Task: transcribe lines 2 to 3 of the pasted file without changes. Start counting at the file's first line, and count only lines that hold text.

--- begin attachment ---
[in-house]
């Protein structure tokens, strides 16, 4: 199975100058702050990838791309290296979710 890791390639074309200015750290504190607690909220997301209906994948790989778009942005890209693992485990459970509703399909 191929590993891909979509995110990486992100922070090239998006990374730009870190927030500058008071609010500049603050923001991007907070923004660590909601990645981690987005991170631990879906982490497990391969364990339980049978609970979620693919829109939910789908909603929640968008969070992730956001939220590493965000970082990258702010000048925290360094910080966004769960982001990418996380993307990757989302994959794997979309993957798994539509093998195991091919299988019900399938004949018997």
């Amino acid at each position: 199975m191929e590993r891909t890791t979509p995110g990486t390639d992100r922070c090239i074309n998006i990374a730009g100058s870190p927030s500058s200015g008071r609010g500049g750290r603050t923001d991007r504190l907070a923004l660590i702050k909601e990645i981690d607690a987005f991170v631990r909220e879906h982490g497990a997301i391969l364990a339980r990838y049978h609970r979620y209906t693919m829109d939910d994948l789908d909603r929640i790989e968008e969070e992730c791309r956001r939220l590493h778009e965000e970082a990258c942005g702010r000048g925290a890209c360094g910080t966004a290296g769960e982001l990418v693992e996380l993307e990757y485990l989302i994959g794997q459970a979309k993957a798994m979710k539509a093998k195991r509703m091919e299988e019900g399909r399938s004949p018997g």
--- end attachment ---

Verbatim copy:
């Protein structure tokens, strides 16, 4: 199975100058702050990838791309290296979710 890791390639074309200015750290504190607690909220997301209906994948790989778009942005890209693992485990459970509703399909 191929590993891909979509995110990486992100922070090239998006990374730009870190927030500058008071609010500049603050923001991007907070923004660590909601990645981690987005991170631990879906982490497990391969364990339980049978609970979620693919829109939910789908909603929640968008969070992730956001939220590493965000970082990258702010000048925290360094910080966004769960982001990418996380993307990757989302994959794997979309993957798994539509093998195991091919299988019900399938004949018997």
């Amino acid at each position: 199975m191929e590993r891909t890791t979509p995110g990486t390639d992100r922070c090239i074309n998006i990374a730009g100058s870190p927030s500058s200015g008071r609010g500049g750290r603050t923001d991007r504190l907070a923004l660590i702050k909601e990645i981690d607690a987005f991170v631990r909220e879906h982490g497990a997301i391969l364990a339980r990838y049978h609970r979620y209906t693919m829109d939910d994948l789908d909603r929640i790989e968008e969070e992730c791309r956001r939220l590493h778009e965000e970082a990258c942005g702010r000048g925290a890209c360094g910080t966004a290296g769960e982001l990418v693992e996380l993307e990757y485990l989302i994959g794997q459970a979309k993957a798994m979710k539509a093998k195991r509703m091919e299988e019900g399909r399938s004949p018997g």